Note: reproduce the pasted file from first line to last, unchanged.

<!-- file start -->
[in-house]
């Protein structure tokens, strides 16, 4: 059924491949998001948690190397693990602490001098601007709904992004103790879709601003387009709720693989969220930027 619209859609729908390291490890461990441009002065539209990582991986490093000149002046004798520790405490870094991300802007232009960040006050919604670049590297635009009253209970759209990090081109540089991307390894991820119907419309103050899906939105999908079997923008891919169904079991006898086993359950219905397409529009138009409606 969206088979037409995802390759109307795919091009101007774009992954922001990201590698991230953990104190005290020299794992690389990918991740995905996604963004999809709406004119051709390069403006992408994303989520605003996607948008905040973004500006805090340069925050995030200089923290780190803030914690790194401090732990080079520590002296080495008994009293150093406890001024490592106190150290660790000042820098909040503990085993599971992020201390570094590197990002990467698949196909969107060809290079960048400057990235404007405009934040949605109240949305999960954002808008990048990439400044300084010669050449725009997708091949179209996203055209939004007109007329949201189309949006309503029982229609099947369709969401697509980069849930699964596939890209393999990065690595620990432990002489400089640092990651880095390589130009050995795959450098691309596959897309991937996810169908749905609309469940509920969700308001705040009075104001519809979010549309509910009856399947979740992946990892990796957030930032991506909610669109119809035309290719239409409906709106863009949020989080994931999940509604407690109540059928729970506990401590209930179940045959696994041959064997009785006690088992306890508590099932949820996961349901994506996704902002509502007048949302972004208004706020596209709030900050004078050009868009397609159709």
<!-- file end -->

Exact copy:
[in-house]
């Protein structure tokens, strides 16, 4: 059924491949998001948690190397693990602490001098601007709904992004103790879709601003387009709720693989969220930027 619209859609729908390291490890461990441009002065539209990582991986490093000149002046004798520790405490870094991300802007232009960040006050919604670049590297635009009253209970759209990090081109540089991307390894991820119907419309103050899906939105999908079997923008891919169904079991006898086993359950219905397409529009138009409606 969206088979037409995802390759109307795919091009101007774009992954922001990201590698991230953990104190005290020299794992690389990918991740995905996604963004999809709406004119051709390069403006992408994303989520605003996607948008905040973004500006805090340069925050995030200089923290780190803030914690790194401090732990080079520590002296080495008994009293150093406890001024490592106190150290660790000042820098909040503990085993599971992020201390570094590197990002990467698949196909969107060809290079960048400057990235404007405009934040949605109240949305999960954002808008990048990439400044300084010669050449725009997708091949179209996203055209939004007109007329949201189309949006309503029982229609099947369709969401697509980069849930699964596939890209393999990065690595620990432990002489400089640092990651880095390589130009050995795959450098691309596959897309991937996810169908749905609309469940509920969700308001705040009075104001519809979010549309509910009856399947979740992946990892990796957030930032991506909610669109119809035309290719239409409906709106863009949020989080994931999940509604407690109540059928729970506990401590209930179940045959696994041959064997009785006690088992306890508590099932949820996961349901994506996704902002509502007048949302972004208004706020596209709030900050004078050009868009397609159709």